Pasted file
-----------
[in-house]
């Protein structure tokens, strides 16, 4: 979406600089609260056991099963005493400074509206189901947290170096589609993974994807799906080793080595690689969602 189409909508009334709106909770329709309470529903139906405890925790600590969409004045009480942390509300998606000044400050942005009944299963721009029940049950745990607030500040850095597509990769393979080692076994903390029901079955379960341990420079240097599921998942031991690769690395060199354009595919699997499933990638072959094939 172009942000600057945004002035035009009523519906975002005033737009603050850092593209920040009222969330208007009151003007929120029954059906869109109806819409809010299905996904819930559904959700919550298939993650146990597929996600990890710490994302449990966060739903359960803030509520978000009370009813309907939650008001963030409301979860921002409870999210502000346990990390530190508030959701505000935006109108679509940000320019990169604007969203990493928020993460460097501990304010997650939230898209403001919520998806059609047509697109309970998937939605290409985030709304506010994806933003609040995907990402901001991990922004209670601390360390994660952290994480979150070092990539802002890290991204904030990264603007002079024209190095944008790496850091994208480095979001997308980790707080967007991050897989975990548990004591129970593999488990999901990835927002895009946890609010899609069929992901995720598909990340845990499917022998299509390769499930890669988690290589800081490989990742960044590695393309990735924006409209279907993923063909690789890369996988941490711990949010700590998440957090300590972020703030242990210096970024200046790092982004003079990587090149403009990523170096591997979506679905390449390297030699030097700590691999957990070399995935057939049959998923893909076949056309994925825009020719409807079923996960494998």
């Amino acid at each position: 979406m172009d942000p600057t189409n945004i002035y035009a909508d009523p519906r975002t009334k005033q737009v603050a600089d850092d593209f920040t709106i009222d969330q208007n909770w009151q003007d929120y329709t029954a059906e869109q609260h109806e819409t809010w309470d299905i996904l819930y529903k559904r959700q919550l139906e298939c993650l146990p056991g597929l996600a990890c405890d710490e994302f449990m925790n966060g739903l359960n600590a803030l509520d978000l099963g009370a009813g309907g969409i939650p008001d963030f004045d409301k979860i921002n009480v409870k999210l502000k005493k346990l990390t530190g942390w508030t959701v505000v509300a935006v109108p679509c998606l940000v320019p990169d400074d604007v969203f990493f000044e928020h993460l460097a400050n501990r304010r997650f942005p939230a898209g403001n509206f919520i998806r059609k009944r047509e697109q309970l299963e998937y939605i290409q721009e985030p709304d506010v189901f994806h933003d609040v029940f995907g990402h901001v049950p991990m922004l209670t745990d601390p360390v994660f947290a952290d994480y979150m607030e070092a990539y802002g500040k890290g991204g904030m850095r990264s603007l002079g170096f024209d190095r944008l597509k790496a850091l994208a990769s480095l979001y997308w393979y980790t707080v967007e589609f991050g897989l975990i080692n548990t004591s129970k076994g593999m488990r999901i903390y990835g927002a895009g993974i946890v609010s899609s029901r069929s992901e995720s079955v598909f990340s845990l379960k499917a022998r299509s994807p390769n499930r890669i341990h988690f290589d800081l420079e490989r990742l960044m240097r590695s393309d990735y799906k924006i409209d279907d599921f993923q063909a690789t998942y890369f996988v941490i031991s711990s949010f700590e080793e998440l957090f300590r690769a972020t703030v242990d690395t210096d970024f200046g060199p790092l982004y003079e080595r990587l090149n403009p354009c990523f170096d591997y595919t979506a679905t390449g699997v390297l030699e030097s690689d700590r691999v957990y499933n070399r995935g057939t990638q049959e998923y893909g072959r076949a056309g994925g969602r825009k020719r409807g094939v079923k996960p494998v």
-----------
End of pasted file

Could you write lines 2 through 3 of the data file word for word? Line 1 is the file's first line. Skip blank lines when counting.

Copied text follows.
């Protein structure tokens, strides 16, 4: 979406600089609260056991099963005493400074509206189901947290170096589609993974994807799906080793080595690689969602 189409909508009334709106909770329709309470529903139906405890925790600590969409004045009480942390509300998606000044400050942005009944299963721009029940049950745990607030500040850095597509990769393979080692076994903390029901079955379960341990420079240097599921998942031991690769690395060199354009595919699997499933990638072959094939 172009942000600057945004002035035009009523519906975002005033737009603050850092593209920040009222969330208007009151003007929120029954059906869109109806819409809010299905996904819930559904959700919550298939993650146990597929996600990890710490994302449990966060739903359960803030509520978000009370009813309907939650008001963030409301979860921002409870999210502000346990990390530190508030959701505000935006109108679509940000320019990169604007969203990493928020993460460097501990304010997650939230898209403001919520998806059609047509697109309970998937939605290409985030709304506010994806933003609040995907990402901001991990922004209670601390360390994660952290994480979150070092990539802002890290991204904030990264603007002079024209190095944008790496850091994208480095979001997308980790707080967007991050897989975990548990004591129970593999488990999901990835927002895009946890609010899609069929992901995720598909990340845990499917022998299509390769499930890669988690290589800081490989990742960044590695393309990735924006409209279907993923063909690789890369996988941490711990949010700590998440957090300590972020703030242990210096970024200046790092982004003079990587090149403009990523170096591997979506679905390449390297030699030097700590691999957990070399995935057939049959998923893909076949056309994925825009020719409807079923996960494998």
């Amino acid at each position: 979406m172009d942000p600057t189409n945004i002035y035009a909508d009523p519906r975002t009334k005033q737009v603050a600089d850092d593209f920040t709106i009222d969330q208007n909770w009151q003007d929120y329709t029954a059906e869109q609260h109806e819409t809010w309470d299905i996904l819930y529903k559904r959700q919550l139906e298939c993650l146990p056991g597929l996600a990890c405890d710490e994302f449990m925790n966060g739903l359960n600590a803030l509520d978000l099963g009370a009813g309907g969409i939650p008001d963030f004045d409301k979860i921002n009480v409870k999210l502000k005493k346990l990390t530190g942390w508030t959701v505000v509300a935006v109108p679509c998606l940000v320019p990169d400074d604007v969203f990493f000044e928020h993460l460097a400050n501990r304010r997650f942005p939230a898209g403001n509206f919520i998806r059609k009944r047509e697109q309970l299963e998937y939605i290409q721009e985030p709304d506010v189901f994806h933003d609040v029940f995907g990402h901001v049950p991990m922004l209670t745990d601390p360390v994660f947290a952290d994480y979150m607030e070092a990539y802002g500040k890290g991204g904030m850095r990264s603007l002079g170096f024209d190095r944008l597509k790496a850091l994208a990769s480095l979001y997308w393979y980790t707080v967007e589609f991050g897989l975990i080692n548990t004591s129970k076994g593999m488990r999901i903390y990835g927002a895009g993974i946890v609010s899609s029901r069929s992901e995720s079955v598909f990340s845990l379960k499917a022998r299509s994807p390769n499930r890669i341990h988690f290589d800081l420079e490989r990742l960044m240097r590695s393309d990735y799906k924006i409209d279907d599921f993923q063909a690789t998942y890369f996988v941490i031991s711990s949010f700590e080793e998440l957090f300590r690769a972020t703030v242990d690395t210096d970024f200046g060199p790092l982004y003079e080595r990587l090149n403009p354009c990523f170096d591997y595919t979506a679905t390449g699997v390297l030699e030097s690689d700590r691999v957990y499933n070399r995935g057939t990638q049959e998923y893909g072959r076949a056309g994925g969602r825009k020719r409807g094939v079923k996960p494998v």